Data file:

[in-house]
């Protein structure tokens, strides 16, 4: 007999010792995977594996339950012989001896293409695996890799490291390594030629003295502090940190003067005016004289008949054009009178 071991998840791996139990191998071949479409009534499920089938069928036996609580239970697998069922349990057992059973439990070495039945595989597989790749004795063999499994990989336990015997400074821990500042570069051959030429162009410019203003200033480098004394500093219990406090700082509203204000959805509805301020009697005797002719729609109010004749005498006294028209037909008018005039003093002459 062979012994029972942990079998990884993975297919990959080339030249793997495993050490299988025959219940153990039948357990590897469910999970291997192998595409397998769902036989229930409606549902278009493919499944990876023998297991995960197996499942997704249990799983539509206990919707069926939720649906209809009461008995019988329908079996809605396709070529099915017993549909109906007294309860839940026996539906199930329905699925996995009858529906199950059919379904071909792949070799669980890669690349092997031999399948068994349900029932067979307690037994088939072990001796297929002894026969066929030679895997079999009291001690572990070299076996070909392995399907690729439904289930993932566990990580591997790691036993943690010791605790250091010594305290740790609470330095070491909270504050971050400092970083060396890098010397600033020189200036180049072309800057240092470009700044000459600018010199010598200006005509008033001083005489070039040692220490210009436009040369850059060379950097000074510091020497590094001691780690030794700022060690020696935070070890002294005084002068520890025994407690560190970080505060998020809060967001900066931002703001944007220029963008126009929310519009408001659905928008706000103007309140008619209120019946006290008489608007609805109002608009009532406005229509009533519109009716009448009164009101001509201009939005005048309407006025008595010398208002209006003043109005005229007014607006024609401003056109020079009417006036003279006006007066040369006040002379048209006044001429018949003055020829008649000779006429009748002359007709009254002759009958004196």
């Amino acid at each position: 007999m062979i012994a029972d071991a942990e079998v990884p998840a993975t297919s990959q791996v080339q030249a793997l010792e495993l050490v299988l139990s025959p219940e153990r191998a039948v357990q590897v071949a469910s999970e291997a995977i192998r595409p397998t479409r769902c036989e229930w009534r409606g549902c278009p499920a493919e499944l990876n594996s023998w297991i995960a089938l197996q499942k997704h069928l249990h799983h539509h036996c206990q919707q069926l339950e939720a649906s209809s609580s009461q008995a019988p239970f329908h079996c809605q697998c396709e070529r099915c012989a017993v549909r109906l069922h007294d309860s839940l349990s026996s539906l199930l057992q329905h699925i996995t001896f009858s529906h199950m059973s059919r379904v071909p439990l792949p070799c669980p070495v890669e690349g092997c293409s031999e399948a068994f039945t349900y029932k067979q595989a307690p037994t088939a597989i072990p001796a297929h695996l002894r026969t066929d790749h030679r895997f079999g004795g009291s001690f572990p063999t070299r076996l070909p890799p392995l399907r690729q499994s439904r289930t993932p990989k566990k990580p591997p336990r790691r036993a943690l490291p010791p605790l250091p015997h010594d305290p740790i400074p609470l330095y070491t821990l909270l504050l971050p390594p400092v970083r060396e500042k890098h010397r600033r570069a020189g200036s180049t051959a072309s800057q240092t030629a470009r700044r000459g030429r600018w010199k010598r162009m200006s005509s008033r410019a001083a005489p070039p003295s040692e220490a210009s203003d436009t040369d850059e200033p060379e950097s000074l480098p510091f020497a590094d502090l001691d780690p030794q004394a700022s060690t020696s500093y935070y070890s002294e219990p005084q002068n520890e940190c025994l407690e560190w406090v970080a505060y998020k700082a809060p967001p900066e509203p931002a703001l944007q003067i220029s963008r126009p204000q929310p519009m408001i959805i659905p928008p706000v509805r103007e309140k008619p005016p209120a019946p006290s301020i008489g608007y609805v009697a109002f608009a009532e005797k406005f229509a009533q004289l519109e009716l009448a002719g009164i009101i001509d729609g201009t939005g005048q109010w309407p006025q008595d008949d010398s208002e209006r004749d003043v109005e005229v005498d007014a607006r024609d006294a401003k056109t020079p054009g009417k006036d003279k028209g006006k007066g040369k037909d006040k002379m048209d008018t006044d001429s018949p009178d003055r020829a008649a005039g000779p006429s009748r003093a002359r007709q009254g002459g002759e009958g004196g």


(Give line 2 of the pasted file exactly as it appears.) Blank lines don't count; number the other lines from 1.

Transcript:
């Protein structure tokens, strides 16, 4: 007999010792995977594996339950012989001896293409695996890799490291390594030629003295502090940190003067005016004289008949054009009178 071991998840791996139990191998071949479409009534499920089938069928036996609580239970697998069922349990057992059973439990070495039945595989597989790749004795063999499994990989336990015997400074821990500042570069051959030429162009410019203003200033480098004394500093219990406090700082509203204000959805509805301020009697005797002719729609109010004749005498006294028209037909008018005039003093002459 062979012994029972942990079998990884993975297919990959080339030249793997495993050490299988025959219940153990039948357990590897469910999970291997192998595409397998769902036989229930409606549902278009493919499944990876023998297991995960197996499942997704249990799983539509206990919707069926939720649906209809009461008995019988329908079996809605396709070529099915017993549909109906007294309860839940026996539906199930329905699925996995009858529906199950059919379904071909792949070799669980890669690349092997031999399948068994349900029932067979307690037994088939072990001796297929002894026969066929030679895997079999009291001690572990070299076996070909392995399907690729439904289930993932566990990580591997790691036993943690010791605790250091010594305290740790609470330095070491909270504050971050400092970083060396890098010397600033020189200036180049072309800057240092470009700044000459600018010199010598200006005509008033001083005489070039040692220490210009436009040369850059060379950097000074510091020497590094001691780690030794700022060690020696935070070890002294005084002068520890025994407690560190970080505060998020809060967001900066931002703001944007220029963008126009929310519009408001659905928008706000103007309140008619209120019946006290008489608007609805109002608009009532406005229509009533519109009716009448009164009101001509201009939005005048309407006025008595010398208002209006003043109005005229007014607006024609401003056109020079009417006036003279006006007066040369006040002379048209006044001429018949003055020829008649000779006429009748002359007709009254002759009958004196």